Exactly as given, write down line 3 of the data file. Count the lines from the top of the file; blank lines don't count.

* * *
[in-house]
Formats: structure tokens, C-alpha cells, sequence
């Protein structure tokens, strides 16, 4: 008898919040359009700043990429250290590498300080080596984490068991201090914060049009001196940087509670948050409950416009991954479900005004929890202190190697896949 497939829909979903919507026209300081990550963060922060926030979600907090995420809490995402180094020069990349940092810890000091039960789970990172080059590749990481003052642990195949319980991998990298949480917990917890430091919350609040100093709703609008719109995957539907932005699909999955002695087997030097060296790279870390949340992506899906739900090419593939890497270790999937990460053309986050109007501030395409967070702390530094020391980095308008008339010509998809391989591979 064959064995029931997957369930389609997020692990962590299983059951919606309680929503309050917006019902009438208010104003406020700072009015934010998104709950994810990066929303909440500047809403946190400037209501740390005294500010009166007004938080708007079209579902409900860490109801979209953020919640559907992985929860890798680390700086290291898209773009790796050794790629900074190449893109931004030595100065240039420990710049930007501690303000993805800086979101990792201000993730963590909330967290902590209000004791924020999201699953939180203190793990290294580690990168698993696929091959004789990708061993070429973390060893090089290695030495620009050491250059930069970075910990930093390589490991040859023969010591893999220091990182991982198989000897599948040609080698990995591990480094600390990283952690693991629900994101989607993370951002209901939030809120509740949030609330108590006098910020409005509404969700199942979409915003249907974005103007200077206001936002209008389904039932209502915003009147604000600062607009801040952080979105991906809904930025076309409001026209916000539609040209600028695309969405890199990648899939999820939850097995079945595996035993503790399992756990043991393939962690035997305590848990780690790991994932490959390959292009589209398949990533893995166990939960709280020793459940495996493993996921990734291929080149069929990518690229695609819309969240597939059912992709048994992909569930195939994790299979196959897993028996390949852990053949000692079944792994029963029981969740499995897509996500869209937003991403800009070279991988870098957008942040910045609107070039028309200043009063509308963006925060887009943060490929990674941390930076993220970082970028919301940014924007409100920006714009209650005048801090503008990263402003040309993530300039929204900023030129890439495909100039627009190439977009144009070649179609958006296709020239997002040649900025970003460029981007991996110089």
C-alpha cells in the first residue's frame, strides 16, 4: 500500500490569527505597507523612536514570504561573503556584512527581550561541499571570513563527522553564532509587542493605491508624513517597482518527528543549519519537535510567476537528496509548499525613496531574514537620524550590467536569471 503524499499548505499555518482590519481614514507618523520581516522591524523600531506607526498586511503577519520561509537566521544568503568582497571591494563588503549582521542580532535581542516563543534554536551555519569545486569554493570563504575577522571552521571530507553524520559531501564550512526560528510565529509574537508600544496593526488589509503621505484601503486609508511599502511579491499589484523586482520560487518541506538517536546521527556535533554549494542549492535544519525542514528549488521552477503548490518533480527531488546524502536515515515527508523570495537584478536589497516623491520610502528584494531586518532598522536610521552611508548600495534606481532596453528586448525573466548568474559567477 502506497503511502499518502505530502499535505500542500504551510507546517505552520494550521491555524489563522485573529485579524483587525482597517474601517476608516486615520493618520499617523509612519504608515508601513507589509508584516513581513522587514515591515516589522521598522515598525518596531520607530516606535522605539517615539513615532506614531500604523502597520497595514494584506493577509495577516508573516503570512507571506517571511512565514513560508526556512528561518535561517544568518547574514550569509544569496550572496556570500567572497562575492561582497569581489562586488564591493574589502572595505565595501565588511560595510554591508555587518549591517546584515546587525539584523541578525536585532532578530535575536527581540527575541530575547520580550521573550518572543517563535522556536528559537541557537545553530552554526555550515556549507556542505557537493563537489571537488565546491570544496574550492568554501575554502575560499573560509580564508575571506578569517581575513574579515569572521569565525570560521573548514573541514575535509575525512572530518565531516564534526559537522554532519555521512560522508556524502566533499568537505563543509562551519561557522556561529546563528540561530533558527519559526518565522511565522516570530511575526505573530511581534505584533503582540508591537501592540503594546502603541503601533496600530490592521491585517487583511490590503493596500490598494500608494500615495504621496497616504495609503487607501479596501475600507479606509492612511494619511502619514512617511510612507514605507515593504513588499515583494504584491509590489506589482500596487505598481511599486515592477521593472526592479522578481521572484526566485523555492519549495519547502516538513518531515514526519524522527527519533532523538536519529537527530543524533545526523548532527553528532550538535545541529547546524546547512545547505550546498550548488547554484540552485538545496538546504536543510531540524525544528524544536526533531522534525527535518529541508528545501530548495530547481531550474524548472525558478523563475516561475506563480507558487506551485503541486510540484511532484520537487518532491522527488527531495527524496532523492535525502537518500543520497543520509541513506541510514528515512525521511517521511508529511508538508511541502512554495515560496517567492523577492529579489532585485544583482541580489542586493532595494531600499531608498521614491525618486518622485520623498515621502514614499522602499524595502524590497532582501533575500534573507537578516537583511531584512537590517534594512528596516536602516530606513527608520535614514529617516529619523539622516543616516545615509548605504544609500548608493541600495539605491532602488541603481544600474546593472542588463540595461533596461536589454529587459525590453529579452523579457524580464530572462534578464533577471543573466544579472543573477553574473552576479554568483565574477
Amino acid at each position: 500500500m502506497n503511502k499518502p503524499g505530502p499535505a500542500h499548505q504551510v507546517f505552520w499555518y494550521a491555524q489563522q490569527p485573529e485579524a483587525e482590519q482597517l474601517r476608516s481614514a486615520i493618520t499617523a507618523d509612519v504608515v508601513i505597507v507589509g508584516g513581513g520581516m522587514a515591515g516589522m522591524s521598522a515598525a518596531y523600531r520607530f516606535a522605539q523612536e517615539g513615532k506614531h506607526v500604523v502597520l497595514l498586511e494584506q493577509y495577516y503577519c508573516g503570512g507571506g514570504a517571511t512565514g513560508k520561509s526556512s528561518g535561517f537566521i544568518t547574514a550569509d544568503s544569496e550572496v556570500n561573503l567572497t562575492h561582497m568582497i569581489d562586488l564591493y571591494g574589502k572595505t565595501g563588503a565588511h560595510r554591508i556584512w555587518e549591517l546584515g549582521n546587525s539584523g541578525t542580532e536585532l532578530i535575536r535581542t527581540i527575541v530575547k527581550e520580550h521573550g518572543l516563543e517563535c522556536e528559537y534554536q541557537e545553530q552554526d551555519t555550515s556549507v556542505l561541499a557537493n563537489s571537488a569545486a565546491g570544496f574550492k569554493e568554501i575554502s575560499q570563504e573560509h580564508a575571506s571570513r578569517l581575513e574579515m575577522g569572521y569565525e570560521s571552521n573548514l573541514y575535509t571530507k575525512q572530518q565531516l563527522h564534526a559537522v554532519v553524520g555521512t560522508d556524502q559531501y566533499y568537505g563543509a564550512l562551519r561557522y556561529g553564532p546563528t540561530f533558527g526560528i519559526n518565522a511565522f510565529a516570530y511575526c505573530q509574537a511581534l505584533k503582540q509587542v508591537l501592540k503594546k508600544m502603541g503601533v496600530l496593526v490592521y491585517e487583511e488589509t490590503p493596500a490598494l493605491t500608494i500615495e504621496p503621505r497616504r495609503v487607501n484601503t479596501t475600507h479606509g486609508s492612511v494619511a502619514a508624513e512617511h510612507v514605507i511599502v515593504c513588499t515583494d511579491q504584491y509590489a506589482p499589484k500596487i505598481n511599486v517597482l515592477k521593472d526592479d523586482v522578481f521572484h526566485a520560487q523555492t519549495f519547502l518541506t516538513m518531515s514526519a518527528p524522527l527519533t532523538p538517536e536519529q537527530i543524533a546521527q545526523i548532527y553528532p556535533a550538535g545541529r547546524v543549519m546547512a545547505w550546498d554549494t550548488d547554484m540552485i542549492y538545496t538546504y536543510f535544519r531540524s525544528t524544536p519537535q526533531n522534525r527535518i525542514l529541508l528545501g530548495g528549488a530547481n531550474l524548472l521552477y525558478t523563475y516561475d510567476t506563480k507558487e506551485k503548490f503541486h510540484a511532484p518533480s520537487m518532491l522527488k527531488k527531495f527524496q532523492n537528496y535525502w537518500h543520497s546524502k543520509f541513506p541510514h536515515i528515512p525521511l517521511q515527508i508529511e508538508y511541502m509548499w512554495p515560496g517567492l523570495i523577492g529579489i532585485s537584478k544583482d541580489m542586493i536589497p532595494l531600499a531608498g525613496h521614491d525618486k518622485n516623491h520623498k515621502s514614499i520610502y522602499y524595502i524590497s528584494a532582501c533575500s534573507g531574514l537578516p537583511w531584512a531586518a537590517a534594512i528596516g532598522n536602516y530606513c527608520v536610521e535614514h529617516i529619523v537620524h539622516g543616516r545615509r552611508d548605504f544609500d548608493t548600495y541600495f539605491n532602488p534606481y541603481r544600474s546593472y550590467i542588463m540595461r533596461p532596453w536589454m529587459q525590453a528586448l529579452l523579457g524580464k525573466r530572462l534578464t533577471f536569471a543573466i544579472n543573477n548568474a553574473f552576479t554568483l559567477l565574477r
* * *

């Protein structure tokens, strides 16, 4: 008898919040359009700043990429250290590498300080080596984490068991201090914060049009001196940087509670948050409950416009991954479900005004929890202190190697896949 497939829909979903919507026209300081990550963060922060926030979600907090995420809490995402180094020069990349940092810890000091039960789970990172080059590749990481003052642990195949319980991998990298949480917990917890430091919350609040100093709703609008719109995957539907932005699909999955002695087997030097060296790279870390949340992506899906739900090419593939890497270790999937990460053309986050109007501030395409967070702390530094020391980095308008008339010509998809391989591979 064959064995029931997957369930389609997020692990962590299983059951919606309680929503309050917006019902009438208010104003406020700072009015934010998104709950994810990066929303909440500047809403946190400037209501740390005294500010009166007004938080708007079209579902409900860490109801979209953020919640559907992985929860890798680390700086290291898209773009790796050794790629900074190449893109931004030595100065240039420990710049930007501690303000993805800086979101990792201000993730963590909330967290902590209000004791924020999201699953939180203190793990290294580690990168698993696929091959004789990708061993070429973390060893090089290695030495620009050491250059930069970075910990930093390589490991040859023969010591893999220091990182991982198989000897599948040609080698990995591990480094600390990283952690693991629900994101989607993370951002209901939030809120509740949030609330108590006098910020409005509404969700199942979409915003249907974005103007200077206001936002209008389904039932209502915003009147604000600062607009801040952080979105991906809904930025076309409001026209916000539609040209600028695309969405890199990648899939999820939850097995079945595996035993503790399992756990043991393939962690035997305590848990780690790991994932490959390959292009589209398949990533893995166990939960709280020793459940495996493993996921990734291929080149069929990518690229695609819309969240597939059912992709048994992909569930195939994790299979196959897993028996390949852990053949000692079944792994029963029981969740499995897509996500869209937003991403800009070279991988870098957008942040910045609107070039028309200043009063509308963006925060887009943060490929990674941390930076993220970082970028919301940014924007409100920006714009209650005048801090503008990263402003040309993530300039929204900023030129890439495909100039627009190439977009144009070649179609958006296709020239997002040649900025970003460029981007991996110089």